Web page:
Please understand, know that over 4,000 Alpine people signed the unification petition to withdraw from the GUHSD because they've frivolously built three high school equivalents, all built while telling Alpine students and parents that, "we the GUHSD, have a declining enrollment problem, and can't justify the Alpine high school we promised for you. Why add over 200,000 new sq. ft., claiming declining enrollment as a reason it wasn't building the bond promised 12th high school?

This ECM article correctly says that a SD Grand Jury, and the SD County Office of Education, and a Superior Cout Judge, have all ruled in Alpine's favor, against the GUHSD. The Public Relation and Media Department at the GUHSD is rolling out anti-Alpine propaganda that is calling the honorable Superior Court Judge Joel Pressman, "Alpine's friend." And also the GUHSD has accused the SD County Office of Education as favoring Alpine, and the same claim is levied against the SD County Grand Jury.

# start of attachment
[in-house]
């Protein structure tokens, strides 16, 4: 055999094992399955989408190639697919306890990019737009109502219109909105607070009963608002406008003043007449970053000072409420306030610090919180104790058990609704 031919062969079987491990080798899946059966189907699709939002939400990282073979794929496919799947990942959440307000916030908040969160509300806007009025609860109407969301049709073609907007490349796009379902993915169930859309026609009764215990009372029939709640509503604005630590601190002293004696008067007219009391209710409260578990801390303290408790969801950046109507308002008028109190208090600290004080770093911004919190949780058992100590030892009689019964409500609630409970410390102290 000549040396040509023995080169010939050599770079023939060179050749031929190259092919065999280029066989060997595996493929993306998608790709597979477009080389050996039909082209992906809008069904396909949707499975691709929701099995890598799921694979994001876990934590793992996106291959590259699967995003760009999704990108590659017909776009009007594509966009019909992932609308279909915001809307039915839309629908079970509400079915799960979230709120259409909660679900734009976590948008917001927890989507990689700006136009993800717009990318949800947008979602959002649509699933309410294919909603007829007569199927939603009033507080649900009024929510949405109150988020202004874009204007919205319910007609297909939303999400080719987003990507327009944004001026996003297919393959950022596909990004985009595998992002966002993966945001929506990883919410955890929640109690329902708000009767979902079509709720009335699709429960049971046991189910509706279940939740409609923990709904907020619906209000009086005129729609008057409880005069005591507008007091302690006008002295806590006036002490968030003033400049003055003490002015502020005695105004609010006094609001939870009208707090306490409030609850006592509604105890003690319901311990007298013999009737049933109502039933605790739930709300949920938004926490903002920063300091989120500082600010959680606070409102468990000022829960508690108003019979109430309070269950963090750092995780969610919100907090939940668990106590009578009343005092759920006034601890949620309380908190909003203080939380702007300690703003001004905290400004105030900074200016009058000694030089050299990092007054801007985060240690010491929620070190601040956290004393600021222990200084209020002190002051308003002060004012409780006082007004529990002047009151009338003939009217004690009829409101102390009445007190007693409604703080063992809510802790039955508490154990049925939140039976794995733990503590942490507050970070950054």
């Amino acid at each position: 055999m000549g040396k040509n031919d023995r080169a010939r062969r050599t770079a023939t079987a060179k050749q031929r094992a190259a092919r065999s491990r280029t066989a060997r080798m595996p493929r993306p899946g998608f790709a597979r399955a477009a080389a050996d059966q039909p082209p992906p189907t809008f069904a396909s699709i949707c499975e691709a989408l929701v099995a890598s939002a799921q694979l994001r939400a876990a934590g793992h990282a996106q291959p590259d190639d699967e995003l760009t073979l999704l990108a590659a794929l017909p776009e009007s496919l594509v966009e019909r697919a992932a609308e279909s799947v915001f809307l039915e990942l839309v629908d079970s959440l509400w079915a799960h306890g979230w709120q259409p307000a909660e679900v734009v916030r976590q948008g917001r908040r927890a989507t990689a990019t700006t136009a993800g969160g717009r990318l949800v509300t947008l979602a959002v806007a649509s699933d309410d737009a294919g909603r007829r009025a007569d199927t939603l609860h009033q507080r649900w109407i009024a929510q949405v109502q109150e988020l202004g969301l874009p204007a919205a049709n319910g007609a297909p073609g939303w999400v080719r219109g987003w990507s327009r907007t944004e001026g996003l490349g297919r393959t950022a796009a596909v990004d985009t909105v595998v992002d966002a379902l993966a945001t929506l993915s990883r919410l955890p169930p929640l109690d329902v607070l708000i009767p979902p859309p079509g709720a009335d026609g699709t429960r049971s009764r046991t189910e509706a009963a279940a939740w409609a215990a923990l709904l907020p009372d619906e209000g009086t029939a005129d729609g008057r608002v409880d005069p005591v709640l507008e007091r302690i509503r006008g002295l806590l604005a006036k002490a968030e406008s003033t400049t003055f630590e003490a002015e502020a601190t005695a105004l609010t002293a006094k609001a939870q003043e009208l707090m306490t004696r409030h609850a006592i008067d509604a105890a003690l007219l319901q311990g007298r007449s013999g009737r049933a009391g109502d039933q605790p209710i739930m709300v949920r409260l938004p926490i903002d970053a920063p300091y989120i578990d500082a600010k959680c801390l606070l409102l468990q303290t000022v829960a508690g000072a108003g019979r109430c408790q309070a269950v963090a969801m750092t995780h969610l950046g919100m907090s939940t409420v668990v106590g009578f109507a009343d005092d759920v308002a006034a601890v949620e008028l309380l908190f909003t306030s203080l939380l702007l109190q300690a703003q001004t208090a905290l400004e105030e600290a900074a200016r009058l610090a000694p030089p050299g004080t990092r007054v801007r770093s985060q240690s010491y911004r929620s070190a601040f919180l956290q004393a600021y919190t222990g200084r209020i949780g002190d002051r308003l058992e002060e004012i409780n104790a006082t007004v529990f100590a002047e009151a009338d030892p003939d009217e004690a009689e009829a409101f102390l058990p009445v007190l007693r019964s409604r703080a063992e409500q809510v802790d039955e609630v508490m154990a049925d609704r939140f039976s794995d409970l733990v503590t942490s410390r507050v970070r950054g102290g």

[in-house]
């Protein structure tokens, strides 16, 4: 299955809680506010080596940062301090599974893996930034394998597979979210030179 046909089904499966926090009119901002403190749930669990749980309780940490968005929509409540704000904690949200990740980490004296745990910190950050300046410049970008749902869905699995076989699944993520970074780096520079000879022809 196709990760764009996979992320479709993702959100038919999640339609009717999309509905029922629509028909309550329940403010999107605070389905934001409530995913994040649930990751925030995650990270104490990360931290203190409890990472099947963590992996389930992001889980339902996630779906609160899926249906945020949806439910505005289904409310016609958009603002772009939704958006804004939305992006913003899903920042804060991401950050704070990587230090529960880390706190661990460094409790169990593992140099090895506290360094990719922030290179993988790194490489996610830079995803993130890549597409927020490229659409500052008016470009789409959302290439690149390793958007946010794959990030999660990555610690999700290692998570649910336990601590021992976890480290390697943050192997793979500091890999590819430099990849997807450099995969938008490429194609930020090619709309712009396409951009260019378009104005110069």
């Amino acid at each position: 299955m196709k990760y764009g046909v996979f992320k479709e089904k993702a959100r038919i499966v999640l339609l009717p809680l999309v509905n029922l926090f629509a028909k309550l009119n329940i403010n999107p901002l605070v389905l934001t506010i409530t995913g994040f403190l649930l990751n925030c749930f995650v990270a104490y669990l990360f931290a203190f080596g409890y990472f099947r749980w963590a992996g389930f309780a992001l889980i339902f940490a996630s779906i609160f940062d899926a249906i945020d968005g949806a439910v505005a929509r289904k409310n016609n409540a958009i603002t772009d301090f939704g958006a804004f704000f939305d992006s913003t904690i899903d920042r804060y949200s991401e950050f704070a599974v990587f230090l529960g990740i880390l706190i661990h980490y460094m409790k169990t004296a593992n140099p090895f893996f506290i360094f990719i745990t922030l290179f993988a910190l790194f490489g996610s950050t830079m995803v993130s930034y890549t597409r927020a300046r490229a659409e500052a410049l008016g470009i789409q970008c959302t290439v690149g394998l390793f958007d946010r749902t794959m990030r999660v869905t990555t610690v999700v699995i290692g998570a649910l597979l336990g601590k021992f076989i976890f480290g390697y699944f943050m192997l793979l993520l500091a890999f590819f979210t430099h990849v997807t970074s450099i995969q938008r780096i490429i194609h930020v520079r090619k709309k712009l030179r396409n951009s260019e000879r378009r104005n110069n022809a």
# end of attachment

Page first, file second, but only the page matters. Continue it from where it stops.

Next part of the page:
Wake up Grossmont to what these unbiased authority's are doing; they are finding the "GUHSD negligent." A Forbes Magazine article written by a Bond Investing expert inferred that there is possible criminal negligence at the GUHSD, in the form of investor fraud!

This info I give is all easily verifiable... The GUHSD has spent $3.4 M, and we haven't even gotten inside of a Courtroom yet! The Superior Court will hear this case in December of this year. Do we see the GUHSD spending nearing $5,000,000 defending themselves against this (arrogantly claimed) "frivolous Lawsuit", lawfully filed against the GUHSD by the group Alpine Taxpayers for Bond Accountability?

It is likely. It is also fiscally ridiculous, and it is wasteful spending by the GUHSD, who BTW, hasn't told you all the facts. If the GUHSD loses (it is likely) then they may be required by law to reimburse the Alpine's Taxpayer for Bond Accountibility (ATBA are the lawsuit Plaintiffs) for their legal expenses, at the prevailing rate of defense costs.

This isn't limited to the frugal amount of spending of Alpine, in comparison to the exorbitant legal defense money spent by the Grossmont folk's, yes, the bar for reimbursement to Alpine is being set by the GUHSD, they might have to reimburse Alpine based on their own excessively high legal fees and spending habits! They are wasting bond money on exhorbitant facilities, and their legal defense spending is equally exorbitant.